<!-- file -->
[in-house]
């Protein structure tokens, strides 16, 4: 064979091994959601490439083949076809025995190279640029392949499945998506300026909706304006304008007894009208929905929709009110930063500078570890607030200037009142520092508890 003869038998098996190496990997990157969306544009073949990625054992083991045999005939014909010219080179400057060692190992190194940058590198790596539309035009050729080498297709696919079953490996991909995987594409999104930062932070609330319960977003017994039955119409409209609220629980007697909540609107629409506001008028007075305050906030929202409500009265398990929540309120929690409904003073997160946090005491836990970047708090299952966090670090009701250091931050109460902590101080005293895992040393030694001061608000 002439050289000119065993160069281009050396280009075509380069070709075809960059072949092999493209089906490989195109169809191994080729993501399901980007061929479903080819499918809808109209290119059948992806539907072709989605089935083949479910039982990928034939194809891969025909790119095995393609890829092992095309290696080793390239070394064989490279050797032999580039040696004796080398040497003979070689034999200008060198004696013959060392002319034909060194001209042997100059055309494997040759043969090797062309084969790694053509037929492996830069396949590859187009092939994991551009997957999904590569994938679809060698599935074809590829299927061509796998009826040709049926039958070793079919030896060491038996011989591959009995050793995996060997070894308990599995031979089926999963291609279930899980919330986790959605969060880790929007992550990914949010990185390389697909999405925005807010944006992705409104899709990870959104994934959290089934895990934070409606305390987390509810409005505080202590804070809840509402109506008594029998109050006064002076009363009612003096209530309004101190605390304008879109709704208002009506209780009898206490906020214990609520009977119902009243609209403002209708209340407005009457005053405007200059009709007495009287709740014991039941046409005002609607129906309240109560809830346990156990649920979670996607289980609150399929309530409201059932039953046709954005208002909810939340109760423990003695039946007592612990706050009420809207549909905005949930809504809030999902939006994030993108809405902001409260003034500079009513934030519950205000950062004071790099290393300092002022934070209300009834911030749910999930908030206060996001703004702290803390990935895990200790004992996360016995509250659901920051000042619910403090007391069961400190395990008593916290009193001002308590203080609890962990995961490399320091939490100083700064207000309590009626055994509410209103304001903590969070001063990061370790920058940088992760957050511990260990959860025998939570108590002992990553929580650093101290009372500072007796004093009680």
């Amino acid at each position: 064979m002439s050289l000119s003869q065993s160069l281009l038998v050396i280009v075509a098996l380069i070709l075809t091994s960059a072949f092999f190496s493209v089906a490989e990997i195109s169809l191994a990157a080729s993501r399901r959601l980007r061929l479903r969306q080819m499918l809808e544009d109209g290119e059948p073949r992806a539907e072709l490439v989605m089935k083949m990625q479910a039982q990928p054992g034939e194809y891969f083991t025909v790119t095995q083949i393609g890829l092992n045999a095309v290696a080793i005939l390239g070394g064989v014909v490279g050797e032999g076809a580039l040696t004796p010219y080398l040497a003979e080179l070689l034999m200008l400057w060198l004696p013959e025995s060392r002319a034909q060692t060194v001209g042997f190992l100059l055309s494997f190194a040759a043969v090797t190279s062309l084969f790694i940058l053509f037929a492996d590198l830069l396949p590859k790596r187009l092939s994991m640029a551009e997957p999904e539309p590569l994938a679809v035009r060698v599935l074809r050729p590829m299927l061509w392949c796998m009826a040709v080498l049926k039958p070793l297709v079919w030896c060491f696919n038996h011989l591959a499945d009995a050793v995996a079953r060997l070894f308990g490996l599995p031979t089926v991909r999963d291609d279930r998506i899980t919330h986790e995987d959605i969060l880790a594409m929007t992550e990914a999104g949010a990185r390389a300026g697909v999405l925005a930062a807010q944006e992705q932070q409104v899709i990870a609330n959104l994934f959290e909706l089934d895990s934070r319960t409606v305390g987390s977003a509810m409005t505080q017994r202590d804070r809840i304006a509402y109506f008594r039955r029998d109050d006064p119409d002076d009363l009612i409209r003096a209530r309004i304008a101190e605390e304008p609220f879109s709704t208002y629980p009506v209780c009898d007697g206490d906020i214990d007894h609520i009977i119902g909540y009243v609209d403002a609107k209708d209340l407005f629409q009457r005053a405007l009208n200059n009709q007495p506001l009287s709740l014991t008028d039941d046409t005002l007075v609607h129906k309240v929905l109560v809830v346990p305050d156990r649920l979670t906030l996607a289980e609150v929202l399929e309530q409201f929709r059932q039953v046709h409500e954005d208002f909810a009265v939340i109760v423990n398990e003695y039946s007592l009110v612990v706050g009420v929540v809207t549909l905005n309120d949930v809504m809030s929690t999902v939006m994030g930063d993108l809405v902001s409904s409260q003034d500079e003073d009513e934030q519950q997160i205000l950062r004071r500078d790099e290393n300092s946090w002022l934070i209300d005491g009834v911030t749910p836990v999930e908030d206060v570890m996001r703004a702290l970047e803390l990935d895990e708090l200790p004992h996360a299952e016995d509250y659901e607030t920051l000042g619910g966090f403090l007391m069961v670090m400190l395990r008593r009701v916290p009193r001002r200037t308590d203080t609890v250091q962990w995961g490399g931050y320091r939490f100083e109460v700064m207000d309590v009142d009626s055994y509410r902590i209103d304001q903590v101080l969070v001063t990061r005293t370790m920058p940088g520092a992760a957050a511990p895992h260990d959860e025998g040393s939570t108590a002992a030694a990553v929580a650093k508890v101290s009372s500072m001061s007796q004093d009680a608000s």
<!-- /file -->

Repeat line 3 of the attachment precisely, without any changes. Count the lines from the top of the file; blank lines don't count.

């Amino acid at each position: 064979m002439s050289l000119s003869q065993s160069l281009l038998v050396i280009v075509a098996l380069i070709l075809t091994s960059a072949f092999f190496s493209v089906a490989e990997i195109s169809l191994a990157a080729s993501r399901r959601l980007r061929l479903r969306q080819m499918l809808e544009d109209g290119e059948p073949r992806a539907e072709l490439v989605m089935k083949m990625q479910a039982q990928p054992g034939e194809y891969f083991t025909v790119t095995q083949i393609g890829l092992n045999a095309v290696a080793i005939l390239g070394g064989v014909v490279g050797e032999g076809a580039l040696t004796p010219y080398l040497a003979e080179l070689l034999m200008l400057w060198l004696p013959e025995s060392r002319a034909q060692t060194v001209g042997f190992l100059l055309s494997f190194a040759a043969v090797t190279s062309l084969f790694i940058l053509f037929a492996d590198l830069l396949p590859k790596r187009l092939s994991m640029a551009e997957p999904e539309p590569l994938a679809v035009r060698v599935l074809r050729p590829m299927l061509w392949c796998m009826a040709v080498l049926k039958p070793l297709v079919w030896c060491f696919n038996h011989l591959a499945d009995a050793v995996a079953r060997l070894f308990g490996l599995p031979t089926v991909r999963d291609d279930r998506i899980t919330h986790e995987d959605i969060l880790a594409m929007t992550e990914a999104g949010a990185r390389a300026g697909v999405l925005a930062a807010q944006e992705q932070q409104v899709i990870a609330n959104l994934f959290e909706l089934d895990s934070r319960t409606v305390g987390s977003a509810m409005t505080q017994r202590d804070r809840i304006a509402y109506f008594r039955r029998d109050d006064p119409d002076d009363l009612i409209r003096a209530r309004i304008a101190e605390e304008p609220f879109s709704t208002y629980p009506v209780c009898d007697g206490d906020i214990d007894h609520i009977i119902g909540y009243v609209d403002a609107k209708d209340l407005f629409q009457r005053a405007l009208n200059n009709q007495p506001l009287s709740l014991t008028d039941d046409t005002l007075v609607h129906k309240v929905l109560v809830v346990p305050d156990r649920l979670t906030l996607a289980e609150v929202l399929e309530q409201f929709r059932q039953v046709h409500e954005d208002f909810a009265v939340i109760v423990n398990e003695y039946s007592l009110v612990v706050g009420v929540v809207t549909l905005n309120d949930v809504m809030s929690t999902v939006m994030g930063d993108l809405v902001s409904s409260q003034d500079e003073d009513e934030q519950q997160i205000l950062r004071r500078d790099e290393n300092s946090w002022l934070i209300d005491g009834v911030t749910p836990v999930e908030d206060v570890m996001r703004a702290l970047e803390l990935d895990e708090l200790p004992h996360a299952e016995d509250y659901e607030t920051l000042g619910g966090f403090l007391m069961v670090m400190l395990r008593r009701v916290p009193r001002r200037t308590d203080t609890v250091q962990w995961g490399g931050y320091r939490f100083e109460v700064m207000d309590v009142d009626s055994y509410r902590i209103d304001q903590v101080l969070v001063t990061r005293t370790m920058p940088g520092a992760a957050a511990p895992h260990d959860e025998g040393s939570t108590a002992a030694a990553v929580a650093k508890v101290s009372s500072m001061s007796q004093d009680a608000s």